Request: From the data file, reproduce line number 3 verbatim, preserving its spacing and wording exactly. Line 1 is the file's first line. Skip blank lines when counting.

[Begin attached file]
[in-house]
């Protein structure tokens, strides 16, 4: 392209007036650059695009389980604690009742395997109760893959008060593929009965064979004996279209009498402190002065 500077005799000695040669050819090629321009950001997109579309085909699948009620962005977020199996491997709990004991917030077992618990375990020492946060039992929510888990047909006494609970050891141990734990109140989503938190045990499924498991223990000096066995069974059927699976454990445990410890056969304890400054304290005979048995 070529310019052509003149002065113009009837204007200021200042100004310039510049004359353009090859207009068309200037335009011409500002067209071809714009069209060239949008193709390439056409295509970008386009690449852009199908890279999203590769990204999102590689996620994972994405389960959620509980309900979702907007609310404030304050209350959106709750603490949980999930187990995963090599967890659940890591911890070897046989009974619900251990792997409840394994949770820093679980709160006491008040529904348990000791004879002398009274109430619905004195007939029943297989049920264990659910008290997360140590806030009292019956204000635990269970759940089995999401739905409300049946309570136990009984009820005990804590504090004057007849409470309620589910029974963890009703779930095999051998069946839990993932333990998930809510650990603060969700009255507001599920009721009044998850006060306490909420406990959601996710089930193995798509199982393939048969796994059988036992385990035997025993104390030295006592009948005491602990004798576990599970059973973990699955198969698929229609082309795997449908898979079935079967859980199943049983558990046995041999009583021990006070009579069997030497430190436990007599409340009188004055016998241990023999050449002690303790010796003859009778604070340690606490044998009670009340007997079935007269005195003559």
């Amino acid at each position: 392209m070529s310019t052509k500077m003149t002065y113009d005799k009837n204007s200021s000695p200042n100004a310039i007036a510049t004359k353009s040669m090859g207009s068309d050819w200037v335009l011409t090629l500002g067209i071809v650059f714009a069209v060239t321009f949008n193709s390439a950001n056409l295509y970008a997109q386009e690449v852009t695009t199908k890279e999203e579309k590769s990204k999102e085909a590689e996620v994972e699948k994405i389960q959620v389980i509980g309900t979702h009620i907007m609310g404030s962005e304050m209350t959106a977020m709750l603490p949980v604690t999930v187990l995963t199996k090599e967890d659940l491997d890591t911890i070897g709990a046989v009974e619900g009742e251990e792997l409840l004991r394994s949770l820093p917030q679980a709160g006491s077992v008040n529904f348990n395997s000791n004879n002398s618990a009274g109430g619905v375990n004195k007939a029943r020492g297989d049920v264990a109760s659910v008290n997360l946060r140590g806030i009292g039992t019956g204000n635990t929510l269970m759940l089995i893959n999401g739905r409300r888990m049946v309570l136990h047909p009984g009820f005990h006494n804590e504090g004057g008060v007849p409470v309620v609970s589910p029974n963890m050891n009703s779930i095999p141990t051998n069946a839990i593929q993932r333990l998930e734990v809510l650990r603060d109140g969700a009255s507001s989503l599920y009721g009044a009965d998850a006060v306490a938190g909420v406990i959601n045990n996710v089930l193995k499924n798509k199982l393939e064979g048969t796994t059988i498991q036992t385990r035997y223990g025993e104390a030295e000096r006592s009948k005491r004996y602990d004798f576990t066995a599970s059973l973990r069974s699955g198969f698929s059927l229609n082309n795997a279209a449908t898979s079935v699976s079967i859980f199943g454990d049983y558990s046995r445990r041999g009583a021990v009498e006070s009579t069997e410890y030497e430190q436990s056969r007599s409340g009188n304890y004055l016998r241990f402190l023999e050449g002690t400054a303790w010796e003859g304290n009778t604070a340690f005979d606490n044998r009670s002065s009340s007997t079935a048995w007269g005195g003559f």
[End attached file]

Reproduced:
């Amino acid at each position: 392209m070529s310019t052509k500077m003149t002065y113009d005799k009837n204007s200021s000695p200042n100004a310039i007036a510049t004359k353009s040669m090859g207009s068309d050819w200037v335009l011409t090629l500002g067209i071809v650059f714009a069209v060239t321009f949008n193709s390439a950001n056409l295509y970008a997109q386009e690449v852009t695009t199908k890279e999203e579309k590769s990204k999102e085909a590689e996620v994972e699948k994405i389960q959620v389980i509980g309900t979702h009620i907007m609310g404030s962005e304050m209350t959106a977020m709750l603490p949980v604690t999930v187990l995963t199996k090599e967890d659940l491997d890591t911890i070897g709990a046989v009974e619900g009742e251990e792997l409840l004991r394994s949770l820093p917030q679980a709160g006491s077992v008040n529904f348990n395997s000791n004879n002398s618990a009274g109430g619905v375990n004195k007939a029943r020492g297989d049920v264990a109760s659910v008290n997360l946060r140590g806030i009292g039992t019956g204000n635990t929510l269970m759940l089995i893959n999401g739905r409300r888990m049946v309570l136990h047909p009984g009820f005990h006494n804590e504090g004057g008060v007849p409470v309620v609970s589910p029974n963890m050891n009703s779930i095999p141990t051998n069946a839990i593929q993932r333990l998930e734990v809510l650990r603060d109140g969700a009255s507001s989503l599920y009721g009044a009965d998850a006060v306490a938190g909420v406990i959601n045990n996710v089930l193995k499924n798509k199982l393939e064979g048969t796994t059988i498991q036992t385990r035997y223990g025993e104390a030295e000096r006592s009948k005491r004996y602990d004798f576990t066995a599970s059973l973990r069974s699955g198969f698929s059927l229609n082309n795997a279209a449908t898979s079935v699976s079967i859980f199943g454990d049983y558990s046995r445990r041999g009583a021990v009498e006070s009579t069997e410890y030497e430190q436990s056969r007599s409340g009188n304890y004055l016998r241990f402190l023999e050449g002690t400054a303790w010796e003859g304290n009778t604070a340690f005979d606490n044998r009670s002065s009340s007997t079935a048995w007269g005195g003559f």